While the text has sometimes been interpreted differently, IDNA2008 actually calls for two types of review when a new Unicode version is introduced. One is an algorithmic comparison of the set of derived properties calculated from the new version of Unicode to the derived properties calculated from the previous one to determine whether incompatible changes have occurred. The other is a review of newly assigned code points to determine whether any of them require special treatment (e.g., assignment of what IDNA2008 calls contextual rules) and whether any of them violate any of the assumptions underlying the IDNA2008 derived property calculations. Any of the cases of either review might require either per-code point exceptions or other adjustments to the rules for deriving properties that are part of RFC 5892
. The subsections below provide a revised specification for the review procedure.
Unless the IESG or the designated expert team concludes that there are special problems or unusual circumstances, these reviews will be performed only for major Unicode versions (those numbered NN.0, e.g., 12.0) and not for minor updates (e.g., 12.1).
As can be seen in the detailed descriptions in the following subsections, proper review will require a team of experts that has both broad and specific skills in reviewing Unicode characters and their properties in relation to both the written standards and operational needs. The IESG will need to appoint experts who can draw on the broader community to obtain the necessary skills for particular situations. See the IANA Considerations (Section 7
) for details.
of RFC 5892
is the description of the process for creating the initial IANA tables. It is noteworthy that, while it can be read as strongly implying new reviews and new tables for versions of Unicode after 5.2, it does not explicitly specify those reviews or, e.g., the timetable for completing them. It also indicates that incompatibilities are to be "flagged for the IESG" but does not specify exactly what the IESG is to do about them and when. For reasons related to the other type of review and discussed below, only one review was completed, documented [RFC 6452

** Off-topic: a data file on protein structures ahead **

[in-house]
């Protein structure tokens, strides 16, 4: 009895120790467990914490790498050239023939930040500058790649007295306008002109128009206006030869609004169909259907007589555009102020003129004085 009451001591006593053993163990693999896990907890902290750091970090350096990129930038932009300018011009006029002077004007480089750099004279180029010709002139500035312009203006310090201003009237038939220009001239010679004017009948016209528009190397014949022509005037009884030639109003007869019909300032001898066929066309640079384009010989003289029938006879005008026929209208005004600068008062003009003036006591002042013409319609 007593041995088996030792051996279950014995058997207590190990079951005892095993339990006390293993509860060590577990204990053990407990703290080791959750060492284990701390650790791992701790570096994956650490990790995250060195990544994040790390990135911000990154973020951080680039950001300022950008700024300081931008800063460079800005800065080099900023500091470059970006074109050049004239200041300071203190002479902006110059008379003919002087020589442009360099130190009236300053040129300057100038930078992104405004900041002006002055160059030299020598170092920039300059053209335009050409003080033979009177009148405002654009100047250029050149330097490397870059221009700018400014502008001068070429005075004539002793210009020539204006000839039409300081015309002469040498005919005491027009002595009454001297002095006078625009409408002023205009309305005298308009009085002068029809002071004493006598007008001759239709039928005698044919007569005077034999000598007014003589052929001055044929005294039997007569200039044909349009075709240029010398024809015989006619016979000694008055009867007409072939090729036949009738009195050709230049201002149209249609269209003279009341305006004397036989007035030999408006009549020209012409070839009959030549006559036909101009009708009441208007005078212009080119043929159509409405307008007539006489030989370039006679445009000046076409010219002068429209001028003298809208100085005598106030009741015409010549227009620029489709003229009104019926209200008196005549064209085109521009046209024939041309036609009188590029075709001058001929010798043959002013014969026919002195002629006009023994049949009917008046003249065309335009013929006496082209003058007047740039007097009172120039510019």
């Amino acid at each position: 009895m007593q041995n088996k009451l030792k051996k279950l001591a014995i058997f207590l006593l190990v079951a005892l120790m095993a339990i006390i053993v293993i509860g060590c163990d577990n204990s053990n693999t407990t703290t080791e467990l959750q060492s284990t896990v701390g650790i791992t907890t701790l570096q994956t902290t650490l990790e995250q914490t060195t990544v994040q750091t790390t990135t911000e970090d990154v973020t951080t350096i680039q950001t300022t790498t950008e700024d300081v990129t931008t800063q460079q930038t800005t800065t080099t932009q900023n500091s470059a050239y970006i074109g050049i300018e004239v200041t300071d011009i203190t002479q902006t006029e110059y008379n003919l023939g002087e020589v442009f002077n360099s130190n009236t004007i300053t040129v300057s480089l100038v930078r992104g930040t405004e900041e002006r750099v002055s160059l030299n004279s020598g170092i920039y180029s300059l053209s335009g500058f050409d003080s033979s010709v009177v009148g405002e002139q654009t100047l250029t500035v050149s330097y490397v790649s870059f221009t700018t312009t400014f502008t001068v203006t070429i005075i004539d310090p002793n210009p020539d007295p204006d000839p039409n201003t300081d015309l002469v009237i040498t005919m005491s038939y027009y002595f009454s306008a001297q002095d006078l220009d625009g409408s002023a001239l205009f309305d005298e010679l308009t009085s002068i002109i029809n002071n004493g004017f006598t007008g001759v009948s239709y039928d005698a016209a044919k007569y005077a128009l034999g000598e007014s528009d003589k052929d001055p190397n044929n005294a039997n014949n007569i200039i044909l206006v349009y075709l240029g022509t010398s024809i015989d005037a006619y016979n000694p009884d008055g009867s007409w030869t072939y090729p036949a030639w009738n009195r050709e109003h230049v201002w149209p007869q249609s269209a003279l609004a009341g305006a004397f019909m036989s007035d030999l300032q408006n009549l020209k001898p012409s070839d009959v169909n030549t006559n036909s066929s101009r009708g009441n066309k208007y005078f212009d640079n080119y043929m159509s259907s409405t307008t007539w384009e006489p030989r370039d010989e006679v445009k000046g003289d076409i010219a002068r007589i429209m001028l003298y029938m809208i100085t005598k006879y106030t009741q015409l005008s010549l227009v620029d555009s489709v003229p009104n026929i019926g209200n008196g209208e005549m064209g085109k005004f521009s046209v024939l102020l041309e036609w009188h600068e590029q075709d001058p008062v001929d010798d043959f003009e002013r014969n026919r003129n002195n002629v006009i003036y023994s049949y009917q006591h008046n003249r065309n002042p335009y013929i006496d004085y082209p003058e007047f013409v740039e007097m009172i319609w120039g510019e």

], and a set of corresponding new tables installed. That review, which was for Unicode 6.0, found only three incompatibilities; the consensus was to ignore them (not create exceptions in IDNA2008) and to remain consistent with computations based on current (Unicode 6.0) properties rather than preserving backward compatibility within IDNA. The 2018 review (for Unicode 11.0 and versions in between it and 6.0) [IDNA-Unicode12
] also concluded that Unicode compatibility, rather than IDNA backward compatibility, should be maintained. That decision was partially driven by the long period between reviews and the concern that table calculations by others in the interim could result in unexpected incompatibilities if derived property definitions were then changed. See Section 4
for further discussion of these preferences.
The second type of review, which is not clearly explained in RFC 5892
, is intended to identify cases in which newly added or recently discovered problematic code points violate the design assumptions of IDNA, to identify defects in those assumptions, or to identify inconsistencies (from an IDNA perspective) with Unicode commitments about assignment, properties, and stability of newly added code points. One example of this type of review was the discovery of new code points after Unicode 7.0 that were potentially visually equivalent, in the same script, to previously available code point sequences [IAB-Unicode7-2015
Because multiple perspectives on Unicode and writing systems are required, this review will not be successful unless it is done by a team. Finding one all-knowing expert is improbable, and a single expert is unlikely to produce an adequate analysis. Rather than any single expert being the sole source of analysis, the designated expert (DE) team needs to understand that there will always be gaps in their knowledge, to know what they don't know, and to work to find the expertise that each review requires. It is also important that the DE team maintains close contact with the Area Directors (ADs) and that the ADs remain aware of the team's changing needs, examining and adjusting the team's membership over time, with periodic reexamination at least annually. It should also be recognized that, if this review identifies a problem, that problem is likely to be complex and/or involve multiple trade-offs. Actions to deal with it are likely to be disruptive (although perhaps not to large communities of users), or to leave security risks (opportunities for attacks and inadvertent confusion as expected matches do not occur), or to cause excessive reliance on registries understanding and taking responsibility for what they are registering [RFC 5894
]. The latter, while a requirement of IDNA, has often not worked out well in the past.
Because resolution of problems identified by this part of the review may take some time even if that resolution is to add additional contextual rules or to disallow one or more code points, there will be cases in which it will be appropriate to publish the results of the algorithmic review and to provide IANA with corresponding tables, with warnings about code points whose status is uncertain until there is IETF consensus about how to proceed. The affected code points should be considered unsafe and identified as "under review" in the IANA tables until final derived properties are assigned.